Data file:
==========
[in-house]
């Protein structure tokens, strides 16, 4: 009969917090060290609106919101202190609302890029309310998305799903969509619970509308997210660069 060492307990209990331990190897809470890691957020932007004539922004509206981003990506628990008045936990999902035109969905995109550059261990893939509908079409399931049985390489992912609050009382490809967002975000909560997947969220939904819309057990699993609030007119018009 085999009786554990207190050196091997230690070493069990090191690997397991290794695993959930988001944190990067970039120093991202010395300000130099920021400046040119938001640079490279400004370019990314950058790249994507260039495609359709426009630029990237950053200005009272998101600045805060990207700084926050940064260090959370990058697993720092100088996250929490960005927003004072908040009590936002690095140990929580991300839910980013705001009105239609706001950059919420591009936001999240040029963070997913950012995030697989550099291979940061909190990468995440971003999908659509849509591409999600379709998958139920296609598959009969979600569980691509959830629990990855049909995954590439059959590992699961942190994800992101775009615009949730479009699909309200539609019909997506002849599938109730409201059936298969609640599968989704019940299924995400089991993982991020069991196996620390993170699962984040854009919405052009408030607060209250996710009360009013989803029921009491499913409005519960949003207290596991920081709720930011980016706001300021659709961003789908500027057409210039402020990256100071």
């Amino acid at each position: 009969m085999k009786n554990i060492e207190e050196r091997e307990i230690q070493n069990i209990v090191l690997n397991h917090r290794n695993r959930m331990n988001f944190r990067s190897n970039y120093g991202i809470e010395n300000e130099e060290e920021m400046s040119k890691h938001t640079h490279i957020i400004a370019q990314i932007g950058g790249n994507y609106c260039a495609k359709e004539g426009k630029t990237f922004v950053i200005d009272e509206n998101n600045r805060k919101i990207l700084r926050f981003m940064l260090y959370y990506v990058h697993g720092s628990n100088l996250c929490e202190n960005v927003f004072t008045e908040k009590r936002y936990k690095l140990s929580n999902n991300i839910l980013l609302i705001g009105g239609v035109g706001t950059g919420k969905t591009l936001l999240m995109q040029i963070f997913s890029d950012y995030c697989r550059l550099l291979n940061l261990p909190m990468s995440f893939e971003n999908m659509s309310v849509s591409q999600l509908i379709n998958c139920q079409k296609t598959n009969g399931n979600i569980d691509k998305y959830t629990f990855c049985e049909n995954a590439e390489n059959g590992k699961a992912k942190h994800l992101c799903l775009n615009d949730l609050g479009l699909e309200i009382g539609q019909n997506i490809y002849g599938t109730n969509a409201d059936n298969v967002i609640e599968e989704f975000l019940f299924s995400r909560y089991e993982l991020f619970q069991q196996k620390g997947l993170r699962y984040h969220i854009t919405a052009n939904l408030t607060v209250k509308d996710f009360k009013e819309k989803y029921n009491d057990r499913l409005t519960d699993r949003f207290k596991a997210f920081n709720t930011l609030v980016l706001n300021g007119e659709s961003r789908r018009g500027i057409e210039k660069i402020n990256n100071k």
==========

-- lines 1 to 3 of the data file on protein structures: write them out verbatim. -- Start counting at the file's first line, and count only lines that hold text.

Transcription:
[in-house]
């Protein structure tokens, strides 16, 4: 009969917090060290609106919101202190609302890029309310998305799903969509619970509308997210660069 060492307990209990331990190897809470890691957020932007004539922004509206981003990506628990008045936990999902035109969905995109550059261990893939509908079409399931049985390489992912609050009382490809967002975000909560997947969220939904819309057990699993609030007119018009 085999009786554990207190050196091997230690070493069990090191690997397991290794695993959930988001944190990067970039120093991202010395300000130099920021400046040119938001640079490279400004370019990314950058790249994507260039495609359709426009630029990237950053200005009272998101600045805060990207700084926050940064260090959370990058697993720092100088996250929490960005927003004072908040009590936002690095140990929580991300839910980013705001009105239609706001950059919420591009936001999240040029963070997913950012995030697989550099291979940061909190990468995440971003999908659509849509591409999600379709998958139920296609598959009969979600569980691509959830629990990855049909995954590439059959590992699961942190994800992101775009615009949730479009699909309200539609019909997506002849599938109730409201059936298969609640599968989704019940299924995400089991993982991020069991196996620390993170699962984040854009919405052009408030607060209250996710009360009013989803029921009491499913409005519960949003207290596991920081709720930011980016706001300021659709961003789908500027057409210039402020990256100071």
């Amino acid at each position: 009969m085999k009786n554990i060492e207190e050196r091997e307990i230690q070493n069990i209990v090191l690997n397991h917090r290794n695993r959930m331990n988001f944190r990067s190897n970039y120093g991202i809470e010395n300000e130099e060290e920021m400046s040119k890691h938001t640079h490279i957020i400004a370019q990314i932007g950058g790249n994507y609106c260039a495609k359709e004539g426009k630029t990237f922004v950053i200005d009272e509206n998101n600045r805060k919101i990207l700084r926050f981003m940064l260090y959370y990506v990058h697993g720092s628990n100088l996250c929490e202190n960005v927003f004072t008045e908040k009590r936002y936990k690095l140990s929580n999902n991300i839910l980013l609302i705001g009105g239609v035109g706001t950059g919420k969905t591009l936001l999240m995109q040029i963070f997913s890029d950012y995030c697989r550059l550099l291979n940061l261990p909190m990468s995440f893939e971003n999908m659509s309310v849509s591409q999600l509908i379709n998958c139920q079409k296609t598959n009969g399931n979600i569980d691509k998305y959830t629990f990855c049985e049909n995954a590439e390489n059959g590992k699961a992912k942190h994800l992101c799903l775009n615009d949730l609050g479009l699909e309200i009382g539609q019909n997506i490809y002849g599938t109730n969509a409201d059936n298969v967002i609640e599968e989704f975000l019940f299924s995400r909560y089991e993982l991020f619970q069991q196996k620390g997947l993170r699962y984040h969220i854009t919405a052009n939904l408030t607060v209250k509308d996710f009360k009013e819309k989803y029921n009491d057990r499913l409005t519960d699993r949003f207290k596991a997210f920081n709720t930011l609030v980016l706001n300021g007119e659709s961003r789908r018009g500027i057409e210039k660069i402020n990256n100071k």